32. Tournament table Player table TournamentPlayerAssociation table id name ... id name ... 23 no vice 56 alice tournament player 24 e xper t 79 john 23 56 23 79 Mapping the Tournament/Player association as a separate table * * Tournament Player

  33. Realizing Inheritance • Relational databases do not support inheritance • Two possibilities to map UML inheritance relationships to a database schema • With a separate table (vertical mapping) • The attributes of the superclass and the subclasses are mapped to different tables • By duplicating columns (horizontal mapping) • There is no table for the superclass • Each subclass is mapped to a table containing the attributes of the subclass and the attributes of the superclass

  34. User name Player LeagueOwner credits maxNumLeagues User table id name ... r ole 56 z oe LeagueOwner 79 john Pla y er LeagueOwner table Player table maxNumLeagues id ... id credits ... 56 12 79 126 Realizing inheritance with a separate table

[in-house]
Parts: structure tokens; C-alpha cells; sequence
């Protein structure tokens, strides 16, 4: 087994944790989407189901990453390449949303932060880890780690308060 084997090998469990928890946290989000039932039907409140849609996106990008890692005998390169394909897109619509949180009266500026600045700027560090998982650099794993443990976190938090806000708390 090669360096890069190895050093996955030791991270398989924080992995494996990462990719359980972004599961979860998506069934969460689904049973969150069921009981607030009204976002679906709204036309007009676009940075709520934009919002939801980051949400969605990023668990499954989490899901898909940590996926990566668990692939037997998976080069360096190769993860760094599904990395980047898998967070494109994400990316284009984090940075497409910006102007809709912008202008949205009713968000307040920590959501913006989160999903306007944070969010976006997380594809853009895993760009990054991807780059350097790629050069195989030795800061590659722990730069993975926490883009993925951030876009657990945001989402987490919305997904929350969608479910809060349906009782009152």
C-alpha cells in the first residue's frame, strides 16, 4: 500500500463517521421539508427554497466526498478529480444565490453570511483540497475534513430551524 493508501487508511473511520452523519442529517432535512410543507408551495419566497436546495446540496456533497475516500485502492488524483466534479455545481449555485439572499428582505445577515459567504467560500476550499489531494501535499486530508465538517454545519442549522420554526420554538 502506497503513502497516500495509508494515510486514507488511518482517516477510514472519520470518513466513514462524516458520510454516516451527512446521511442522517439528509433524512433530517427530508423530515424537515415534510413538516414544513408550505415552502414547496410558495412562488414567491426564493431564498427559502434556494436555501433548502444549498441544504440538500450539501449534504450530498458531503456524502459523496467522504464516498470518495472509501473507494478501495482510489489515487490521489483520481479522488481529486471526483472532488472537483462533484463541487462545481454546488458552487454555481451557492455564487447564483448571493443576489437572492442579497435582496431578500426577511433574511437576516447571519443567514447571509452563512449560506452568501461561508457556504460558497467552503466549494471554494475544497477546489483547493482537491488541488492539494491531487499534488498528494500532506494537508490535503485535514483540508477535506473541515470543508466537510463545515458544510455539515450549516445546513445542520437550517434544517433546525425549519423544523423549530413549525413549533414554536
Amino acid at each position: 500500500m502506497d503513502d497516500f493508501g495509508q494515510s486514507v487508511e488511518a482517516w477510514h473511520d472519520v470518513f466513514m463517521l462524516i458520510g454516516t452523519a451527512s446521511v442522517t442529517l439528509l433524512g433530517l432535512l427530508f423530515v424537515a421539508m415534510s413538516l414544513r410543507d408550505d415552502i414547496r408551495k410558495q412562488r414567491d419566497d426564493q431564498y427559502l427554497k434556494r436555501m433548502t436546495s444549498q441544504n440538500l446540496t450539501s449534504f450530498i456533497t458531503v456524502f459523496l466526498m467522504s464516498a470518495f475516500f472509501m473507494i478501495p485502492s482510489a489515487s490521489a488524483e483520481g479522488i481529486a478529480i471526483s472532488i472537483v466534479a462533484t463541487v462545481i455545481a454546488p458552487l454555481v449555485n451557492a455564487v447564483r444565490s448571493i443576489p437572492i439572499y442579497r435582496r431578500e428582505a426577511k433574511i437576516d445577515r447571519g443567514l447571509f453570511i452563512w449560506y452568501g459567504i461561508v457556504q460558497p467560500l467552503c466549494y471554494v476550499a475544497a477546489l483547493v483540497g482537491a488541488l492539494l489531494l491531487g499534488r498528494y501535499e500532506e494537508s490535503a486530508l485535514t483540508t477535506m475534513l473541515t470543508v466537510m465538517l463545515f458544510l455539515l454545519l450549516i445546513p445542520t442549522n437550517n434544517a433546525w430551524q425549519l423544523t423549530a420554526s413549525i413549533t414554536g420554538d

35. LeagueOwner table Player table id ... id ... name maxNumLeagues name credits 56 z oe 12 79 john 126 Realizing inheritance by duplicating columns User name LeagueOwner Player maxNumLeagues credits

  36. Comparison: Separate Tables vs Duplicated Columns • The trade-off is between modifiability and response time • How likely is a change of the superclass? • What are the performance requirements for queries? • Separate table mapping • We can add attributes to the superclass easily by adding a column to the superclass table • Searching for the attributes of an object requires a join operation. • Duplicated columns • Modifying the database schema is more complex and error-prone • Individual objects are not fragmented across a number of tables, resulting in faster queries